Welcome to the first edition of the Trading Tutors Newsletter for 2012. I trust you enjoyed a relaxing and peaceful holiday and are ready for an exciting and profitable New Year.

2011 was a volatile year and a lot of traders and investors will be glad to see the back of it. While it was a year of great opportunities, it was definitely challenging and I see 2012 providing cleaner moves on many markets.

I’d like to kick the year off with a look at the Australian Dollar. If you’d like to follow along in with charting software, the code is FXADUS in ProfitSource and HUBB Investor software.

Chart 1 below indicates that despite all the volatility, the Australian Dollar finished 2011 at almost exactly the same price it ended 2010 – $US1.02.

Chart 1

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While it may seem that not much happened during 2011, the Aussie traded as high as 1.1080 and as low as 0.9386, a range of around 17 cents.

The Australian Dollar finished the year in a ‘wedge’ formation, as illustrated in Chart 2 below:

Chart 2

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A wedge formation (also known as a triangle, among other names) consists of a series of higher bottoms together with a series of lower tops. The idea is that the market is ‘compressing’ like a spring, winding up before an eventual breakout. The breakout could be to the upside in the form of higher tops or to the downside with lower bottoms. The direction is not really important to shorter-term traders – we have the luxury of waiting for the breakout and jumping on the trend once it declares itself.

To give you an idea of a possible move following a wedge, Chart 3 below shows a major wedge formation on the US stock Google (code: GOOG).

Chart 3

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I was still a Safety in the Market student when one of my instructors showed me this trade setup and in hindsight, I wish I had followed it through more closely. The trouble was that the wedge formation began with the top early in 2006 and did not break out until the final quarter of the year. Nine months is a long time to follow a market for one particular setup. These trades can take time to unfold and require a lot of patience but you can see from the move that followed they can be worth watching!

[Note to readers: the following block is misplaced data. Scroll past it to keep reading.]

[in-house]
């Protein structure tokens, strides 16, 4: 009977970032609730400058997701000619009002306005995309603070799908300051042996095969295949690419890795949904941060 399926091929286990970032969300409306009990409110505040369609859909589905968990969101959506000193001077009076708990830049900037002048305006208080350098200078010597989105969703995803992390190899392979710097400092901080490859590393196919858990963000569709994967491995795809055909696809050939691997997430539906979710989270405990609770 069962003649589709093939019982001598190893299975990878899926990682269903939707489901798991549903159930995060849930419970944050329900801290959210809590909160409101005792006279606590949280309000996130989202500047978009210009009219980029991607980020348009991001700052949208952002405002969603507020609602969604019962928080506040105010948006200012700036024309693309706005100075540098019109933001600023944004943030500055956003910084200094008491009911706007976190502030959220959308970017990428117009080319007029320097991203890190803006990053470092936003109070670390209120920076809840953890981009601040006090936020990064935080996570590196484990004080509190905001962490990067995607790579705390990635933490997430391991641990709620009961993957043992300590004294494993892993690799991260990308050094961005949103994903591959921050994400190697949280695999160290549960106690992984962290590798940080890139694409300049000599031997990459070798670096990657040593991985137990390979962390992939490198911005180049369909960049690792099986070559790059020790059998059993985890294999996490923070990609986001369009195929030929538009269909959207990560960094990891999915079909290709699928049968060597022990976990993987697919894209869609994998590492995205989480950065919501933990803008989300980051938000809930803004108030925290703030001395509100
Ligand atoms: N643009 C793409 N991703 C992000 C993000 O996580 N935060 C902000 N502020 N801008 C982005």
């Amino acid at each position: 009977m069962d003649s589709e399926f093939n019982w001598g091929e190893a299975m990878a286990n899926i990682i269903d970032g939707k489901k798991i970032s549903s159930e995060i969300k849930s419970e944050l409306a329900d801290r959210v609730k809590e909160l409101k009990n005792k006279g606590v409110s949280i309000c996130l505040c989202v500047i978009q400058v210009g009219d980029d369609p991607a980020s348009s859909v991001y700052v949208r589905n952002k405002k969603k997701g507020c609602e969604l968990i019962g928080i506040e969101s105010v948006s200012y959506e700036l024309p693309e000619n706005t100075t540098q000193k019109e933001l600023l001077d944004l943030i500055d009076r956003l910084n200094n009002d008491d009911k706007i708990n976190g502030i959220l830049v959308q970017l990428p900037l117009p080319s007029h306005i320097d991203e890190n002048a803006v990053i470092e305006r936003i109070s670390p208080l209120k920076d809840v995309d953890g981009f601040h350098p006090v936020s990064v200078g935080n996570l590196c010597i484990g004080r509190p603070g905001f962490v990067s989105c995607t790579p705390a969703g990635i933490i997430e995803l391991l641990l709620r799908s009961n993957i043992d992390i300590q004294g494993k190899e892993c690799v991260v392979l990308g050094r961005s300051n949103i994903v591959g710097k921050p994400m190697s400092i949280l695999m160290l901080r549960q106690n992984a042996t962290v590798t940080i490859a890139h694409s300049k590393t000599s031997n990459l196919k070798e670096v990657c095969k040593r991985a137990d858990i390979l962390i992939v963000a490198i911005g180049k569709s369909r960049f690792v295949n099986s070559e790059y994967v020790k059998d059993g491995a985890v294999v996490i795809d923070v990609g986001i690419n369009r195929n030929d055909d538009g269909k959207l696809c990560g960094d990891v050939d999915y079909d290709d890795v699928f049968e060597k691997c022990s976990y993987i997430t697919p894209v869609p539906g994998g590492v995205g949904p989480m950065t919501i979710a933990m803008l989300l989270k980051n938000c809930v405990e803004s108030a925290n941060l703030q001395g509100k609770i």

So is the Australian Dollar likely to break to the upside or the downside?

Given the volatility of 2011, I wouldn’t be surprised if the Aussie Dollar tested both the upside and the downside. We have seen a rally from the 15 December low but the upper line of the wedge is drawing near.

If the Aussie Dollar continues past the upper trend line of the wedge, then it will almost certainly have a crack at the post-float high of 1.1080. This is where things will get interesting.

If it can hold above the 1.1080 level, we may see much higher prices – potentially even a fast breakaway. However, if we see a ‘false break’ above the high and a quick retreat below that level, it is a fairly strong bet we will see a crash and a sustained bear market.

Either way, I think we will see at least three or four really strong opportunities to enter for big moves on the Australian Dollar in 2012. Your goal as a currency trader should be to get on at least one of them!

Be Prepared!

Mathew Barnes